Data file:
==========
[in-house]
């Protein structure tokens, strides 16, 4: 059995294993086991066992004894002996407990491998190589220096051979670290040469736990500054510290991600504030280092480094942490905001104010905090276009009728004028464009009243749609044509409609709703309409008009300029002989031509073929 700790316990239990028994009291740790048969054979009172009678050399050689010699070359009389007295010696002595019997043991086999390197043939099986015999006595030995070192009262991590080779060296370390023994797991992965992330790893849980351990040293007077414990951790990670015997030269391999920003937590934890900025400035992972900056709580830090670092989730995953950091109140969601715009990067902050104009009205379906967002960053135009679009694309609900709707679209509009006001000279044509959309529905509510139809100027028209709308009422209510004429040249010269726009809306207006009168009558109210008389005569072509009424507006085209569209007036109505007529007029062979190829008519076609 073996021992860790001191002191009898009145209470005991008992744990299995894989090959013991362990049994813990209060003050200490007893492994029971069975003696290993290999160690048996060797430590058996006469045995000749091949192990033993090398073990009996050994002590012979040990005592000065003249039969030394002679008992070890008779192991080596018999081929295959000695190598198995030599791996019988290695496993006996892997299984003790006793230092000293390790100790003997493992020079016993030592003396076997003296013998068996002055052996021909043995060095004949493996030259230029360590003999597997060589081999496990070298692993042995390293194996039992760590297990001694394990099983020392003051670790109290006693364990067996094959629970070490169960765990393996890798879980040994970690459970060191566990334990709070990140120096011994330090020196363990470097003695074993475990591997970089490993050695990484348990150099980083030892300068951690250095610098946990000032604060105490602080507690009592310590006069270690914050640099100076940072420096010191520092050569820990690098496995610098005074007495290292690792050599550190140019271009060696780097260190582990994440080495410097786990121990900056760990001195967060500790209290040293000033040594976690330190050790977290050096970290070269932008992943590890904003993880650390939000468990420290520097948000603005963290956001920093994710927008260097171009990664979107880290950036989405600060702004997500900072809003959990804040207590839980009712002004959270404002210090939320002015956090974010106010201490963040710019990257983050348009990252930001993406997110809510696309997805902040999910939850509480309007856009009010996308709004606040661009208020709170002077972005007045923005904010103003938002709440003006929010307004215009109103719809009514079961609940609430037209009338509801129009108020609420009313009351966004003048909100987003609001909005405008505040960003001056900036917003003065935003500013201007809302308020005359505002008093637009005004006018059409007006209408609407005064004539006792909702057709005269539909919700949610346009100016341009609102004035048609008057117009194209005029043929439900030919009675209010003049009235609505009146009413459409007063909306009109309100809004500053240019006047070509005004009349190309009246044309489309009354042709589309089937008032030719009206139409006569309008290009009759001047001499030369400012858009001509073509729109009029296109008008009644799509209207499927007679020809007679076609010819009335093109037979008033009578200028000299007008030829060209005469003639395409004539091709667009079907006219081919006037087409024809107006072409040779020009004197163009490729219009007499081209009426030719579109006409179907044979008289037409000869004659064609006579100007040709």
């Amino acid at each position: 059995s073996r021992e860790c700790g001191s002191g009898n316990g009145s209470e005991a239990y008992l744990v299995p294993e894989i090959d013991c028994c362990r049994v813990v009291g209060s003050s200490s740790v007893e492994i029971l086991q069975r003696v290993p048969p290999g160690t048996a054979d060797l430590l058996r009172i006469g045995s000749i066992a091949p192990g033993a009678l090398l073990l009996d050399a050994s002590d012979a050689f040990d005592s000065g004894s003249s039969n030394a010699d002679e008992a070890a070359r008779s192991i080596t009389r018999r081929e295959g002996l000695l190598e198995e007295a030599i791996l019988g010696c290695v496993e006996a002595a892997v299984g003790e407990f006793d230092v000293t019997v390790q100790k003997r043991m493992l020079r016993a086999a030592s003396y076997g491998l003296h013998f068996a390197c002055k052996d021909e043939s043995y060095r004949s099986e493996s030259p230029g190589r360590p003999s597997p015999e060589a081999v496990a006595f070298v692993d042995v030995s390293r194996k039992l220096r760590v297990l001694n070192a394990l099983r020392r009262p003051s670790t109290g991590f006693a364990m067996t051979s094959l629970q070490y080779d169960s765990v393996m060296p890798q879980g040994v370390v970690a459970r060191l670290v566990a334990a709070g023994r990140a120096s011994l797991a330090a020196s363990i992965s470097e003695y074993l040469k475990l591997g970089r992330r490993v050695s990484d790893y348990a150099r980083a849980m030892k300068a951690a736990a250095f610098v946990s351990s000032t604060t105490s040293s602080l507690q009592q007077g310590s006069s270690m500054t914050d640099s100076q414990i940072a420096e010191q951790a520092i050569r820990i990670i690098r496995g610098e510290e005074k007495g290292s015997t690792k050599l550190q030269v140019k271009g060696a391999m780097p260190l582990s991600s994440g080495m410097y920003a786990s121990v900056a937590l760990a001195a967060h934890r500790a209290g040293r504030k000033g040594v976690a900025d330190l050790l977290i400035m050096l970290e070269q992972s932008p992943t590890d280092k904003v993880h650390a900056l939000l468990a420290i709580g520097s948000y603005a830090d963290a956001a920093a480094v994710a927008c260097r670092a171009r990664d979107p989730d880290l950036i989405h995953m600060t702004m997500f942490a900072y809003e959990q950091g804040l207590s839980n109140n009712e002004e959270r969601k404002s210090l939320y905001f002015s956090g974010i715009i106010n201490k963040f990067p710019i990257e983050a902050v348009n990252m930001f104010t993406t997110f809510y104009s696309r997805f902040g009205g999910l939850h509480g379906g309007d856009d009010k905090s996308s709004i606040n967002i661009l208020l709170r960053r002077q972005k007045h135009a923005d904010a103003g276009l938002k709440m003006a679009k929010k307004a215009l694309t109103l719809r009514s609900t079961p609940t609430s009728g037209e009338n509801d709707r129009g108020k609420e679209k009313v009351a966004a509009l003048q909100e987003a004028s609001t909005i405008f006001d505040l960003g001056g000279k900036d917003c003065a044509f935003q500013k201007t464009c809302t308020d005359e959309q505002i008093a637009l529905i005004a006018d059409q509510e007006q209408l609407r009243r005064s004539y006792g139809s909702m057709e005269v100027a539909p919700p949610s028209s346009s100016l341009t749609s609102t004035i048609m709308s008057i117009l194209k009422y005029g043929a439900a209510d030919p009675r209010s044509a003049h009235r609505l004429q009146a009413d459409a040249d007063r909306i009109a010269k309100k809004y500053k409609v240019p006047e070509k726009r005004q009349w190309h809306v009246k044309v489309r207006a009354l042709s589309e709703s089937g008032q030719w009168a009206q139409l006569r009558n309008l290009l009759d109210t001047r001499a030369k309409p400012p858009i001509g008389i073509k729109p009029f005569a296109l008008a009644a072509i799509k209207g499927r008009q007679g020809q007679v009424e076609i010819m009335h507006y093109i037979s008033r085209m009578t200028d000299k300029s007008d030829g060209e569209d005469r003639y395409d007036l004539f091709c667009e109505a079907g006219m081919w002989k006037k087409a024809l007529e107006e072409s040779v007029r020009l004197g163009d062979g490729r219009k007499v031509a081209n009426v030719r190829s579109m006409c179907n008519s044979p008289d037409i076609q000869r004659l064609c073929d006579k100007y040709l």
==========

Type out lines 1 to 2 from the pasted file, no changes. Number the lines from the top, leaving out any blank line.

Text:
[in-house]
């Protein structure tokens, strides 16, 4: 059995294993086991066992004894002996407990491998190589220096051979670290040469736990500054510290991600504030280092480094942490905001104010905090276009009728004028464009009243749609044509409609709703309409008009300029002989031509073929 700790316990239990028994009291740790048969054979009172009678050399050689010699070359009389007295010696002595019997043991086999390197043939099986015999006595030995070192009262991590080779060296370390023994797991992965992330790893849980351990040293007077414990951790990670015997030269391999920003937590934890900025400035992972900056709580830090670092989730995953950091109140969601715009990067902050104009009205379906967002960053135009679009694309609900709707679209509009006001000279044509959309529905509510139809100027028209709308009422209510004429040249010269726009809306207006009168009558109210008389005569072509009424507006085209569209007036109505007529007029062979190829008519076609 073996021992860790001191002191009898009145209470005991008992744990299995894989090959013991362990049994813990209060003050200490007893492994029971069975003696290993290999160690048996060797430590058996006469045995000749091949192990033993090398073990009996050994002590012979040990005592000065003249039969030394002679008992070890008779192991080596018999081929295959000695190598198995030599791996019988290695496993006996892997299984003790006793230092000293390790100790003997493992020079016993030592003396076997003296013998068996002055052996021909043995060095004949493996030259230029360590003999597997060589081999496990070298692993042995390293194996039992760590297990001694394990099983020392003051670790109290006693364990067996094959629970070490169960765990393996890798879980040994970690459970060191566990334990709070990140120096011994330090020196363990470097003695074993475990591997970089490993050695990484348990150099980083030892300068951690250095610098946990000032604060105490602080507690009592310590006069270690914050640099100076940072420096010191520092050569820990690098496995610098005074007495290292690792050599550190140019271009060696780097260190582990994440080495410097786990121990900056760990001195967060500790209290040293000033040594976690330190050790977290050096970290070269932008992943590890904003993880650390939000468990420290520097948000603005963290956001920093994710927008260097171009990664979107880290950036989405600060702004997500900072809003959990804040207590839980009712002004959270404002210090939320002015956090974010106010201490963040710019990257983050348009990252930001993406997110809510696309997805902040999910939850509480309007856009009010996308709004606040661009208020709170002077972005007045923005904010103003938002709440003006929010307004215009109103719809009514079961609940609430037209009338509801129009108020609420009313009351966004003048909100987003609001909005405008505040960003001056900036917003003065935003500013201007809302308020005359505002008093637009005004006018059409007006209408609407005064004539006792909702057709005269539909919700949610346009100016341009609102004035048609008057117009194209005029043929439900030919009675209010003049009235609505009146009413459409007063909306009109309100809004500053240019006047070509005004009349190309009246044309489309009354042709589309089937008032030719009206139409006569309008290009009759001047001499030369400012858009001509073509729109009029296109008008009644799509209207499927007679020809007679076609010819009335093109037979008033009578200028000299007008030829060209005469003639395409004539091709667009079907006219081919006037087409024809107006072409040779020009004197163009490729219009007499081209009426030719579109006409179907044979008289037409000869004659064609006579100007040709």